People like to travel. It has always been true, and is the reason we no longer live in Africa as a species. The easiest way from one place to another is via a path. If enough people use that path and it becomes a road. Eventually, the people will spend their own time and effort to make their road easier to use. It gets straighter and flatter and more damage resistant over time. This is the life of a road.
So when did we first start using roads? In the UK, we were always taught it was all due to the Romans. They brought the roads and built them nice and straight from one town to another. As these roads wore out, we rebuilt them and made them better. A great example is the A5 from London to Holyhead in Anglesey. A real Roman road that still exists and is full of traffic every day. The problem is that Roman road isn’t actually Roman.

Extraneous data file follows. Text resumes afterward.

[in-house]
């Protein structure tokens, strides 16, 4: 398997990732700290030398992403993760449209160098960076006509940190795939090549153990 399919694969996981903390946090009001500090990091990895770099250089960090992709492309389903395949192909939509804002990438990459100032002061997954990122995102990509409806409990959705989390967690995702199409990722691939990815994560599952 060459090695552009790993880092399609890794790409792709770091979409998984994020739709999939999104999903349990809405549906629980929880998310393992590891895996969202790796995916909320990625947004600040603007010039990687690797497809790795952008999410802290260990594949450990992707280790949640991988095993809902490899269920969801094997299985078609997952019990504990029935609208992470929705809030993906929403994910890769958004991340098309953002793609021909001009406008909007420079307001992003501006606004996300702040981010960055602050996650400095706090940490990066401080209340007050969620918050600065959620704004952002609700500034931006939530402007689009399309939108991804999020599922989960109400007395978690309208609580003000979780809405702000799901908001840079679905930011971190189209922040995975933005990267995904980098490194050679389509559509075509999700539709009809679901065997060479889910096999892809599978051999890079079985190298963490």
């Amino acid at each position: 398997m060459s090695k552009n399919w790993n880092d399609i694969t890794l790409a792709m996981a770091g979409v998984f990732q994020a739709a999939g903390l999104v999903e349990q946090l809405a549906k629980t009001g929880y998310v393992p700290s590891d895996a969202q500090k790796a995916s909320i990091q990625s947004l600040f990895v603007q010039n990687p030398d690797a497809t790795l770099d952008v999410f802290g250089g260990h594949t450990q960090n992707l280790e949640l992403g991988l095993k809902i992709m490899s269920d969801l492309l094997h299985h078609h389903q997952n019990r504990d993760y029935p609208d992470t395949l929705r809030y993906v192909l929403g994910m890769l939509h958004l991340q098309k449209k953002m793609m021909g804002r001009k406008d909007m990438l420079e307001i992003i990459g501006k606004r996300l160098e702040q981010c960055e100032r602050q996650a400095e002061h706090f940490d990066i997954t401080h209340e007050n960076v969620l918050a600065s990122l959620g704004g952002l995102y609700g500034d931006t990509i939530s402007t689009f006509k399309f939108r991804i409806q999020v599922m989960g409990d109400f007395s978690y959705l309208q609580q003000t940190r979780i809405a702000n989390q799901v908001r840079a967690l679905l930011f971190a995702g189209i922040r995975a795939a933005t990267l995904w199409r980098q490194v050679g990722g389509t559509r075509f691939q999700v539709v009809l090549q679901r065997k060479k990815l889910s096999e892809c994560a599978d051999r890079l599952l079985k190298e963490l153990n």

There is a story that the road was built by King Belinus, who was a King of the Britons around 400 BC. His brother, Brennus was said to have sacked Rome with the Gauls in 390 BC. However, this was practically 2500 years ago, so any evidence has gone through a number of hands so reliability is hard to gauge.
This map is a good example of how Roman roads looked
Notice how those black lines follow the same paths as modern roads. The A5 is obvious, but so is the A1 and the A4. You can almost see the A49.
Hopefully this is a good introduction into a subject that interests me a great deal.
If the Romans came to Britain and found a bunch of roads ready for them, how far back do we need to look into history before there were no roads? Secondly, who did build the first British roads?